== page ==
Acceptance and Commitment Therapy (ACT; Hayes, Strosahl, & Wilson, 2012). Two major emotion and behavior regulation processes that are the focus of these CBTs include mindfulness and psychological inﬂexibility. 1.1. Mindfulness Mindfulness is often deﬁned as an emotion and behavior regulation process of openly attending to and becoming aware of the present moment and accompanying experiences. When deﬁned in this way, it is best captured by the Mindfulness Attention and Awareness Scale (MAAS; Brown & Ryan, 2003). From an acceptance- and mindfulnessbased CBT standpoint, mindfulness has shown much promise in its role in understanding and treating disordered eating pathology (Baer, Fischer, & Huss, 2005; Kristeller & Wolever, 2011), partially because of its health-promoting effects (Brown, Ryan, & Creswell, 2007). Crosssectional investigations with nonclinical samples of men and women have shown that, when measured by the MAAS, mindfulness is inversely related to bulimic symptoms (Lavender, Jardin, & Anderson, 2009) as well as disordered eating behavior (Masuda, Price, & Latzman, 2012). 1.2. Psychological inﬂexibility
⁎ Corresponding author at: Department of Psychology, Georgia State University, Atlanta, GA 30303, USA. E-mail address: [email protected]
http://dx.doi.org/10.1016/j.eatbeh.2014.08.021 1471-0153/© 2014 Elsevier Ltd. All rights reserved.
The construct of psychological inﬂexibility is derived from a basic behavioral account of complex human behavior, called relational frame
M. Moore et al. / Eating Behaviors 15 (2014) 664–669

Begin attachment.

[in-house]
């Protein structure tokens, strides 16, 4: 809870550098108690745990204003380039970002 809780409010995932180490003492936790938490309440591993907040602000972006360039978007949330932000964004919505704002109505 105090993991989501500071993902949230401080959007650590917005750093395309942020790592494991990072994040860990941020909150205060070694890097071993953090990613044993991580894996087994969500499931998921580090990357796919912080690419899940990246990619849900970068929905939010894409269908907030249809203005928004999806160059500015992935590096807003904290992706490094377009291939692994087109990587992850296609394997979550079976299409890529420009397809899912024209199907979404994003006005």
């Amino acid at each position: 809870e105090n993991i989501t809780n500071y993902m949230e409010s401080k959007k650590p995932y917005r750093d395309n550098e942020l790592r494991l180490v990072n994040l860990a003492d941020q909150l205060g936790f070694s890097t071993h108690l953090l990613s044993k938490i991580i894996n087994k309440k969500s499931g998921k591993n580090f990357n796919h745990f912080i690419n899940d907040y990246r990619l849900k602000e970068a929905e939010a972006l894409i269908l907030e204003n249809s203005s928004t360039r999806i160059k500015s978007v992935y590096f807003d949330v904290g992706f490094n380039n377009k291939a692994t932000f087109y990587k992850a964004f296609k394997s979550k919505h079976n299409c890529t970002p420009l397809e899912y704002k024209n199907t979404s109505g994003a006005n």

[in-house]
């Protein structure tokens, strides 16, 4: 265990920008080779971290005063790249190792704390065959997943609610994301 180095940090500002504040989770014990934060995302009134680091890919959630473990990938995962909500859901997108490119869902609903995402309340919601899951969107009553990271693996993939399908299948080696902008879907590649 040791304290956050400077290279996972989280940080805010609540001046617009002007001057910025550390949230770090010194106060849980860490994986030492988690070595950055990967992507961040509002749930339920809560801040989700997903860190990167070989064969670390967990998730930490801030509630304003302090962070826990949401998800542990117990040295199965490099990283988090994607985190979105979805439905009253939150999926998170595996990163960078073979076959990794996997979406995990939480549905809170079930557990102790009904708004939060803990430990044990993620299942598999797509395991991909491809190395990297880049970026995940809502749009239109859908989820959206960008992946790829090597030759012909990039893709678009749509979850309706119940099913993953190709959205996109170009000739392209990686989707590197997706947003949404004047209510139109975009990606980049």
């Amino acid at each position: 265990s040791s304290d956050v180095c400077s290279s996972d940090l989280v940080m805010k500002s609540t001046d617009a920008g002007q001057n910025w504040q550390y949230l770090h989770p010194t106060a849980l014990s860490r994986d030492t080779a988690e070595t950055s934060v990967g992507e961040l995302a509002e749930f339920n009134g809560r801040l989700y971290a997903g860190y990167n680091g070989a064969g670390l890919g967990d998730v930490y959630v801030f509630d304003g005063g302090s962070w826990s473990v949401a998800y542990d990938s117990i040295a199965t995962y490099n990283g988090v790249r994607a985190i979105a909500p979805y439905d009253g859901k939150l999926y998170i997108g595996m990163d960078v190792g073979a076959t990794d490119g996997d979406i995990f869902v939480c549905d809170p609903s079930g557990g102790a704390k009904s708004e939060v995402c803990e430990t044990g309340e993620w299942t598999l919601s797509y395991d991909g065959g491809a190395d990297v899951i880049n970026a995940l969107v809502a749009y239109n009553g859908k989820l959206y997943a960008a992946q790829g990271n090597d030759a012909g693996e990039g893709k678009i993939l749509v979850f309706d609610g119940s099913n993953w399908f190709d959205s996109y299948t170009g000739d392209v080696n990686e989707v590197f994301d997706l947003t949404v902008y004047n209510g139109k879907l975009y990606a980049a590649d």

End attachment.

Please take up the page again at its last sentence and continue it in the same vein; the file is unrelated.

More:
theory (RFT; Hayes, Barnes-Holmes, & Roche, 2001), and its applied extension ACT (Hayes et al., 2012). Psychological inﬂexibility, often measured using the Acceptance and Action Questionnaire-II (AAQ-II; Bond et al., 2011), refers to a general regulation tendency to rigidly attempt to control and down-regulate unwanted psychological experiences, combined with excessive investment in the literal content of thoughts. From an ACT perspective, the process of psychological inﬂexibility is at the core of diverse psychopathologies (Hayes, Luoma, Bond, Masuda, & Lillis, 2006), including disordered eating (Hayes, Wilson, Gifford, Follette, & Strosahl, 1996; Juarascio et al., 2013). Cross-sectional investigations have shown that this rigid and inﬂexible regulation tendency is positively related to a range of disordered eating symptoms in nonclinical samples of men and women (Cowdrey & Park, 2012; Manlick, Cochran, & Koon, 2013; Masuda, Boone, & Timko, 2011; Merwin et al., 2011), including disordered eating behavior (Masuda et al., 2012). Conceptually, mindfulness is often theorized to be part of psychological inﬂexibility (Hayes et al., 2006), as its inverse psychological ﬂexibility is a multifaceted construct involving the dimension of open awareness of the present moment experience. Nevertheless, previous cross-sectional studies have demonstrated that mindfulness and psychological inﬂexibility are related, but distinct from each other especially when measured by the MAAS and AAQ, respectively (Masuda, Mandavia, & Tully, in press; Masuda & Tully, 2012). More speciﬁcally, while mindfulness as measured by the MAAS reﬂects present moment awareness, the construct of psychological inﬂexibility measured by the AAQ-II primarily reﬂects the maladaptive regulation of psychological distress (Latzman & Masuda, 2013). Recent evidence also suggests that the construct of psychological inﬂexibility is too general to adequately capture behavior and emotion regulation patterns speciﬁc to the context of disordered eating (Sandoz, Wilson, Merwin, & Kellum, 2013). For example, preliminary crosssectional studies have shown that the association between psychological inﬂexibility and disordered eating behavior is small in non-clinical samples, ranging from r = .18 to r = .19 (Cowdrey & Park, 2012; Masuda et al., 2012). Furthermore, the positive association is no longer signiﬁcant when controlling for other key psychological and demographic variables, such as depression and rumination speciﬁc to eating disorder symptoms (Cowdrey & Park, 2012), or disordered eating cognitions and mindfulness (Masuda et al., 2012). 1.3. Body image ﬂexibility Body image ﬂexibility refers to psychological ﬂexibility speciﬁc to the context of disordered eating and body dissatisfaction (Sandoz et al., 2013). Speciﬁcally, body image ﬂexibility is deﬁned as the capacity to openly and freely experience body dissatisfaction and other relevant disordered eating thoughts without making efforts to avoid or change them (Sandoz et al., 2013). Several notable cross-sectional investigations have demonstrated body image ﬂexibility to be negatively correlated to a range of disordered eating pathology, including body dissatisfaction (Hill, Masuda, & Latzman, 2013; Sandoz et al., 2013), disordered eating cognitions (Wendell, Masuda, & Le, 2012), general eating pathology (Ferreira, Pinto-Gouveia, & Duarte, 2011; Sandoz et al., 2013; Wendell et al., 2012), and disordered eating behavior (Hill et al., 2013). Studies also suggest that body image ﬂexibility is particularly ﬁt to capture emotion and behavioral regulation processes speciﬁc to disordered eating behavior more so than general psychological inﬂexibility and body dissatisfaction (Sandoz et al., 2013). 1.4. Moderating and protective role of body image ﬂexibility Literature also suggests that body image ﬂexibility serves as a protective factor against disordered eating and attenuates the association between risk factors and disordered eating. For example, among individuals with greater body image ﬂexibility, the strength of the positive